How to correct the gender imbalance in asset management

Only 12 per cent of asset managers are women, Mackenzie's CIO of equities explains why she thinks that is and what firms like hers are doing to address the imbalance

How to correct the gender imbalance in asset management

Last year Morningstar released a survey of asset managers which revealed that globally, the percentage of women fund managers has stayed stuck at around 12 per cent for over 20 years. International Women’s Day this week brings that gender imbalance into focus for the asset management industry. Ahead of Friday’s celebrations of women, Lesley Marks highlighted the steps that this industry can take to improve its gender balance.

Marks is the CIO of Equities at Mackenzie Investments. She can be counted among that 12 per cent of female asset managers and prides herself on leading a team that exceeds that gender balance. Of Mackenzie’s investment professionals, over 30 per cent are women. While Marks says they still have work to do and miles to go before their goal of gender equity is achieved, she is proud of the concrete, tactile steps Mackenzie has taken to make more young women aware of asset management at the start of their careers.

“We haven’t done an effective job at marketing the roles that exist within asset management to women,” Marks says. “When women think about working in the financial industry, they can very easily see the banking industry. If they are seeking out the most competitive roles for business school students, they will go to investment banking, but there isn’t enough education about the roles that exist in asset management for women. We in the industry need to do a better job getting into the school systems and undergraduate programs to educate women about the opportunities and jobs that exist in our industry.”

Marks’ own route to asset management did not involve as many established pathways and processes. Graduating from business school she got her “starter job” in a back office which she quickly worked to escape. She was interested in finance and enrolled in the CFA program. It was there that her interest in investment research was awakened. She took a job in equity trading, doing equity research on the side of her desk. One of the portfolio managers on that team took her under his wing and encouraged her and she eventually worked her way into a portfolio management role taking on a Canadian small and mid-cap fund.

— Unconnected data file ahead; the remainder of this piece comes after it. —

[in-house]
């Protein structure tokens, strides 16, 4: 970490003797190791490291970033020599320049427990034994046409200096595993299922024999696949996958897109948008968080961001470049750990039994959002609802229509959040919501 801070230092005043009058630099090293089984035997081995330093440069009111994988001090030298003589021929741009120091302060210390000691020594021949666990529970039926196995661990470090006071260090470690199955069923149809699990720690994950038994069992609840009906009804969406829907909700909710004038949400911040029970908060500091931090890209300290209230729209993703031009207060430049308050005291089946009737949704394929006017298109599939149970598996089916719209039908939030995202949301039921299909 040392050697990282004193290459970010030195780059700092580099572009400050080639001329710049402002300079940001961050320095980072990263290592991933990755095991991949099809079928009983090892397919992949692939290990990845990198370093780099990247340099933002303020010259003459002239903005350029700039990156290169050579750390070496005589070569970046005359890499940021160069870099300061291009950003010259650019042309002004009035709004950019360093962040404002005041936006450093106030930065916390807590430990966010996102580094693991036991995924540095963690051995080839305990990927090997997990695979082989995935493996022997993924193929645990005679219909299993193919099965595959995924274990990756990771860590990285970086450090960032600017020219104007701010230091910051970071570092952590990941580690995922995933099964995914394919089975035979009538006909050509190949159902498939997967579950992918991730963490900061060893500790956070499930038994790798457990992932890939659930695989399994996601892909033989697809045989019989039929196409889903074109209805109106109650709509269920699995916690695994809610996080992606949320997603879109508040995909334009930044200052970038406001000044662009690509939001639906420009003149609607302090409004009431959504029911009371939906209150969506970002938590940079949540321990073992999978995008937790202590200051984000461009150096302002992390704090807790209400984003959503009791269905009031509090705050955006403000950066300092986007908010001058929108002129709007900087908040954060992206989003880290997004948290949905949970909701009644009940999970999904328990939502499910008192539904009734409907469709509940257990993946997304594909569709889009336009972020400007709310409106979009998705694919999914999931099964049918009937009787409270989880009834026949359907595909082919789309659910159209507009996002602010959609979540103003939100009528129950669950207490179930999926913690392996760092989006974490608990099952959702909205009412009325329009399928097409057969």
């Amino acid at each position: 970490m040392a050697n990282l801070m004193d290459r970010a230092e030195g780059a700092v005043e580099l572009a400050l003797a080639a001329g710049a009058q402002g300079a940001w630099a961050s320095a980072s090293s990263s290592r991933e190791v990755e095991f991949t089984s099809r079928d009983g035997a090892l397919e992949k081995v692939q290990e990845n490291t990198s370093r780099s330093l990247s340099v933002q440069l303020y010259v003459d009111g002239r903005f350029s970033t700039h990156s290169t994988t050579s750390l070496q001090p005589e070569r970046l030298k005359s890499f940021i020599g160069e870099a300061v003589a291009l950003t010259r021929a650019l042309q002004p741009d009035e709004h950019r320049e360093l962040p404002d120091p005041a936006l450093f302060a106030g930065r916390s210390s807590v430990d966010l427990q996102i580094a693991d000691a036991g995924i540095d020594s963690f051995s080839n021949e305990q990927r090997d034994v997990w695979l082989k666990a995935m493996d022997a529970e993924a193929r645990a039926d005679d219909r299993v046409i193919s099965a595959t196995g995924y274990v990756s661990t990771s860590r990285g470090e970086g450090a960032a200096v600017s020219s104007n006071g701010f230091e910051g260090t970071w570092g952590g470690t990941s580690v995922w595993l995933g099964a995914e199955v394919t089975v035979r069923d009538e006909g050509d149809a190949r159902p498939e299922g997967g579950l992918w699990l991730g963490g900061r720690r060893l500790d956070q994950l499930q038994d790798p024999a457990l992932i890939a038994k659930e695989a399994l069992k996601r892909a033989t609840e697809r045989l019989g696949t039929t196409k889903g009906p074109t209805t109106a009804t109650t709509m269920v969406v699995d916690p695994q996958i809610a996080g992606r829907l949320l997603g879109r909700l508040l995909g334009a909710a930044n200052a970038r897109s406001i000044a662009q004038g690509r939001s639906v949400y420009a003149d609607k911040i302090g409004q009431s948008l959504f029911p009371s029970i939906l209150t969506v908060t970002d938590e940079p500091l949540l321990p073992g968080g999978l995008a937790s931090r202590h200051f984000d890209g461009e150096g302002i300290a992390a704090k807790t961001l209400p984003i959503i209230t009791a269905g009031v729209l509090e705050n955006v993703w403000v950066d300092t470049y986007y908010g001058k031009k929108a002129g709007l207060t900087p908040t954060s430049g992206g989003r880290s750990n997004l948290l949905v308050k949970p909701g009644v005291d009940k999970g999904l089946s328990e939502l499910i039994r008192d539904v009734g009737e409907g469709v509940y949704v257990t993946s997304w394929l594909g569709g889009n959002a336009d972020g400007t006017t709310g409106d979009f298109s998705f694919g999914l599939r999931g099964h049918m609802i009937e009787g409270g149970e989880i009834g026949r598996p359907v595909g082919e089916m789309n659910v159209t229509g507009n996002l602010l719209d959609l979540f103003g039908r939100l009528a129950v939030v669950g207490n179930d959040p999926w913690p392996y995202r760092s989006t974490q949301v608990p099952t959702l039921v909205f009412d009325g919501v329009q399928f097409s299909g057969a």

While the path that she took was not clearly laid out before her at business school, Marks notes that in the work of portfolio management she was able to gain some shelter from the implicit bias that can often stymie the careers of women across industries. Portfolio management involves objective daily management of performance. The numbers don’t lie. Subjective judgement around performance was largely taken off the table.

What Marks thinks keeps women away from these roles is a lack of earlier exposure. She notes that at universities and high schools many of the first places someone can gain exposure to the technical skills of asset management are male-dominated. Investment and finance clubs, for example, are part of the early streams that bring people into asset management. Those clubs are often male oriented and women can feel intimidated to join them. She thinks that by broadening the criteria for those entry level roles, the industry can help young women overcome some of those early barriers.

Mackenzie has already done some of that work on the asset management side, echoing some of the greater success the industry has had with encouraging women to become financial advisors. She says they spend a disproportionate amount of time working at and engaging with university students. They encourage women to apply for roles they might not have otherwise considered at that educational stage because the population mix is more gender balanced.

When they recruit for more experienced and senior roles, Marks notes that the applicant base may only be 10 per cent female. Business schools, however, are more than 50 per cent female. By focusing on that stage of the career path, firms like Mackenzie can build a pipeline of female talent able to come up through the industry.

Marks notes that Mackenzie was a founding sponsor of the Ivey Women in Asset Management program, which educates women in their second year of studies about asset management and the careers they can have. In the first two years of its existence, 74 women went through the program and moved on to internships at asset management companies across the country.

“Our best approach to make a material shift for the future is to focus on recruiting on new graduates and interns and ensure that we have a much more balanced gender representation from that pool, because that's our future,” Marks says. “That's how we can add more to the availability of female talent in our industry.”